Continuous Ink System (CIS)


I have had my continuous ink system for well over a year now for my Epson Stylus PHOTO R240. The results are excellent and the running costs are peanuts. Installation can be a bit awkward and following the instructions is essential or you will have one hell of mess on your hands. The system I bought was from that wonderful site 'eBay' and it was from Hong Kong. It came with full vessels of ink and at that time cost around £50 (aprox. $99). They seem to have grown now in popularity and the prices seem to have fallen and their availability has increased along with top-up inks.

View of arrangement from above
You can see the tube/ribbon running along the carriage way to the cartridges

Cartridge and tubes
This offers a closer view

The outfit came with the 4 cartridges linked together. Attached to each cartridge was a tube system in a ribbon, which was attached to a plastic clear vessel with 4 inkwells and colors. You have to ensure that the tube/ribbon can run freely across the carriage without snagging, with the instructions showing you where to place certain stick-on-clips inside the printer. Once it is all in place and you've managed to negotiate the carriage problem just turn your printer on.

Epson and the other printer manufacturers like to ensure that you buy their inks! So of course the main obstacle is to ensure the chip that is attached to the ink cartridges keeps renewing itself. It does this very well and in Epson's inevitable spirit of ownership it will so often ask you if you really want to use the junk ink as it's not a proper Epson ink cartridge. “Yes, I do, as yours is too damn expensive, my pocket doesn't allow me to spend £200 ($396) in 6 months on inks!” I just think it's an outrage that I should be told what inks I should buy. I know the reasons why and I know the expense! I am not sure how the law stands in the UK or the US about the legality of making chips that work with Epson and other manufacturers' printers or how this information is obtained by ink manufacturers, but if I just make an assumption that I doubt it pleases them. I bet that someone will enlighten me in the comment boxes below. Do the ink companies buy the rights to the chip information? After the Epson alert, I then ran the head cleaning mode, did the alignments on the printer heads and it worked!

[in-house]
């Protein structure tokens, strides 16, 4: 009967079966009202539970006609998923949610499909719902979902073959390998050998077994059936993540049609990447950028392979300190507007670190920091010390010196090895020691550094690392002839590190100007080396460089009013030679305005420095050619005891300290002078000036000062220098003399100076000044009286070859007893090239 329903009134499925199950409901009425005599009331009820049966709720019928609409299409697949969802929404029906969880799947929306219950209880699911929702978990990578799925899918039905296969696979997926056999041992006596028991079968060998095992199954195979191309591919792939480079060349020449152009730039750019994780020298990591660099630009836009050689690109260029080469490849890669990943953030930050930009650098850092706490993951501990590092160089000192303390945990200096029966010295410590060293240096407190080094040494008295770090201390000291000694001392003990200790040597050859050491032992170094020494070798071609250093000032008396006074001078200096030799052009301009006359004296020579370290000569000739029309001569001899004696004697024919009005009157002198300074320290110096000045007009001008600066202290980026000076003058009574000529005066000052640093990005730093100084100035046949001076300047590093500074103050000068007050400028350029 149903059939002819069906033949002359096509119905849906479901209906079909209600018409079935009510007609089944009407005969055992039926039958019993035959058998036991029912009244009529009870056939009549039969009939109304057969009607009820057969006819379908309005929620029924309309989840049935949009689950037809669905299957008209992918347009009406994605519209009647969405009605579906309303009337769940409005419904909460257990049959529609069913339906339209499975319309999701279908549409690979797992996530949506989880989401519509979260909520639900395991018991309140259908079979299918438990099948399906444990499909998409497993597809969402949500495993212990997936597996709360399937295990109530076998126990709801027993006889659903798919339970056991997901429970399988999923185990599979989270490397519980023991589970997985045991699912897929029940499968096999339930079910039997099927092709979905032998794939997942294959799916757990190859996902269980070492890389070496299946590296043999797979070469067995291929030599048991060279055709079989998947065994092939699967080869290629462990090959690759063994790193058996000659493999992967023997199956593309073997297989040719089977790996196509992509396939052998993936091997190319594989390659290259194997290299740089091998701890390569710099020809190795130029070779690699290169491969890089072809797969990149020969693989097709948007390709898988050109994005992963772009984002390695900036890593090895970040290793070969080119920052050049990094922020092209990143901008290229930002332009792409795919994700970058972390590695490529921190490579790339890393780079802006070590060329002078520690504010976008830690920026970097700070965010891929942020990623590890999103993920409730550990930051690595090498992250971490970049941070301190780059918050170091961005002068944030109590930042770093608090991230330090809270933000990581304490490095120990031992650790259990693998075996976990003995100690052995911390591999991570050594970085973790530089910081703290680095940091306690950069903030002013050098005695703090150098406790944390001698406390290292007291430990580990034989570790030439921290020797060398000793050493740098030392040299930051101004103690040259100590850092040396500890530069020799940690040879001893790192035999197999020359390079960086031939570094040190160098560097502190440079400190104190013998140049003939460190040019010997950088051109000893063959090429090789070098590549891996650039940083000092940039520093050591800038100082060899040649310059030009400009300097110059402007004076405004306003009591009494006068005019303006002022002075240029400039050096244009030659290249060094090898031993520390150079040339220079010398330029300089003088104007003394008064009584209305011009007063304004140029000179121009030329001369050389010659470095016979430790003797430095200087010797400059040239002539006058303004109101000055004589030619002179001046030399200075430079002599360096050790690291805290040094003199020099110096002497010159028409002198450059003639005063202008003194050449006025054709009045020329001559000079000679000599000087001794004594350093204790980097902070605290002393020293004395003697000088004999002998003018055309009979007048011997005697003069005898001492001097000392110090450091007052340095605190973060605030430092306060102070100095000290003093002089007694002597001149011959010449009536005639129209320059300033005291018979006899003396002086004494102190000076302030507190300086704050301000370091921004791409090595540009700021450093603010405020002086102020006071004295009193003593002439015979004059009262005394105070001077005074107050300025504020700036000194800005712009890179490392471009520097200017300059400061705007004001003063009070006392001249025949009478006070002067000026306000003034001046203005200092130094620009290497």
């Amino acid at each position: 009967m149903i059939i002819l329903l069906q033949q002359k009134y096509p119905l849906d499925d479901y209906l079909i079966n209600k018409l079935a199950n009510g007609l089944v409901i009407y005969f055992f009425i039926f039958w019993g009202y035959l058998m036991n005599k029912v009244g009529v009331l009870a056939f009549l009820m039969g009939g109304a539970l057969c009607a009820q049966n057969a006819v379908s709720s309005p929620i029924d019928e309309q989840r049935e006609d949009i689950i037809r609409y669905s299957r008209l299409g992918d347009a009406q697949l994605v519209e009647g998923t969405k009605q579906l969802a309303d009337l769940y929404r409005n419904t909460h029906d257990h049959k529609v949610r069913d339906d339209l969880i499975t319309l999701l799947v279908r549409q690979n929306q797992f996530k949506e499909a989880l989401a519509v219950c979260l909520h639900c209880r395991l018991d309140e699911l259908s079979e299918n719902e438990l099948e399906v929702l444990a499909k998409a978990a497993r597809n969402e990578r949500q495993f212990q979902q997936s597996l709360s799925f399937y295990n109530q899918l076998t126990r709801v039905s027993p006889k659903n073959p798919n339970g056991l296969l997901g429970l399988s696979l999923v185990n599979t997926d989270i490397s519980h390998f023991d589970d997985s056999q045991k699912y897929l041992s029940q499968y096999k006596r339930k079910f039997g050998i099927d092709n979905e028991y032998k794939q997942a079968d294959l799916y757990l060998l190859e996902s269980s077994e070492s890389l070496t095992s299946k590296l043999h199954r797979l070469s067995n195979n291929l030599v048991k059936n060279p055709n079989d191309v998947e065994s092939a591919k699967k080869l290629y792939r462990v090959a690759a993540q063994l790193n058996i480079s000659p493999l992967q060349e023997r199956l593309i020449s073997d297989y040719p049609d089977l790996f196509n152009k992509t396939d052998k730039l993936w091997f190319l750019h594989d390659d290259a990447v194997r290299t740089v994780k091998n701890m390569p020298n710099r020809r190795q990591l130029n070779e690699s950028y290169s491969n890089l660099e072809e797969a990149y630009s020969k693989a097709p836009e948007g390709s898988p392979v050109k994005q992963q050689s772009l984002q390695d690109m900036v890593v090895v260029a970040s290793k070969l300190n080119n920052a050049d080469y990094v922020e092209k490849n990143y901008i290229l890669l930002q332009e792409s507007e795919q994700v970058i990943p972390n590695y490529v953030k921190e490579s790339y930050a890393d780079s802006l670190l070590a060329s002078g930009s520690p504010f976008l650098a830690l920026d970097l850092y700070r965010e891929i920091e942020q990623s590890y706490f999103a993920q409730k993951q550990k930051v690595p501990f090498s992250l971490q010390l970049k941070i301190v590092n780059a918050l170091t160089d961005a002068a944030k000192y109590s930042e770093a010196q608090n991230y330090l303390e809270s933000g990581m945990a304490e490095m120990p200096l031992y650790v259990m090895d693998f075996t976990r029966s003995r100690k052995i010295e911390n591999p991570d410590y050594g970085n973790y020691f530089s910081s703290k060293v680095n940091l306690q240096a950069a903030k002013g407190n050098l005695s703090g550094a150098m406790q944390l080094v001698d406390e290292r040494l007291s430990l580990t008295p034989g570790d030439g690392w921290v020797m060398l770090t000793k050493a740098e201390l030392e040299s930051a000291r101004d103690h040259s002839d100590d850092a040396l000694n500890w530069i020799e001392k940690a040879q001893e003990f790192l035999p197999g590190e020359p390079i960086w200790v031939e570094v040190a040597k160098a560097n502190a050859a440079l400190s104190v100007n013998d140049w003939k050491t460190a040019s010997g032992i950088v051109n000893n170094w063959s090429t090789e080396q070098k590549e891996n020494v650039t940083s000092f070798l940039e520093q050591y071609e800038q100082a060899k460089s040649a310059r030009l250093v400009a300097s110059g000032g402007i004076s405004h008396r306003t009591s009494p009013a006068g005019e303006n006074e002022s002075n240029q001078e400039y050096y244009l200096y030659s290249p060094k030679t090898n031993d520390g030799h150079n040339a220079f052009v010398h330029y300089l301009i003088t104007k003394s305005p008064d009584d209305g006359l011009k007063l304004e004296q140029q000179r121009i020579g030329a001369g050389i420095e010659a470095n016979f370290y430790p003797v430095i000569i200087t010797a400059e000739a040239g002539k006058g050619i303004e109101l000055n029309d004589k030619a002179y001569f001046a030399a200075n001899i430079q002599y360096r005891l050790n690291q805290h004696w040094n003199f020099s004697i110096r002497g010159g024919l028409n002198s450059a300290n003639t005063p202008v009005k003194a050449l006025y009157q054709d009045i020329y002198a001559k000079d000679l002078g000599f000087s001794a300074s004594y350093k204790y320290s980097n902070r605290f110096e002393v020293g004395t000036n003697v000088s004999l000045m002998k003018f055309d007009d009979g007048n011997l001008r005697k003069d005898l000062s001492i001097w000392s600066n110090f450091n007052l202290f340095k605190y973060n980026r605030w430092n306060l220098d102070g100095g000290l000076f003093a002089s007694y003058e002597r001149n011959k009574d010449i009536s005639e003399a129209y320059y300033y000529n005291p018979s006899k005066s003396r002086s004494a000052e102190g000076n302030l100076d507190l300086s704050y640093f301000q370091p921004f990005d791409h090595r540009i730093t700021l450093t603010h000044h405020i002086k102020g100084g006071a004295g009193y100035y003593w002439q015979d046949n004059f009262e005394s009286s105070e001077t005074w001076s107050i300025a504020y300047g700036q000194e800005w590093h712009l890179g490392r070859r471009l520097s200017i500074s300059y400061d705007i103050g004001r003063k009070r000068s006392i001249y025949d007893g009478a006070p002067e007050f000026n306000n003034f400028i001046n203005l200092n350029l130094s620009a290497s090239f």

Here are the inkwells. I left them nearly empty to show the colors and sizing better.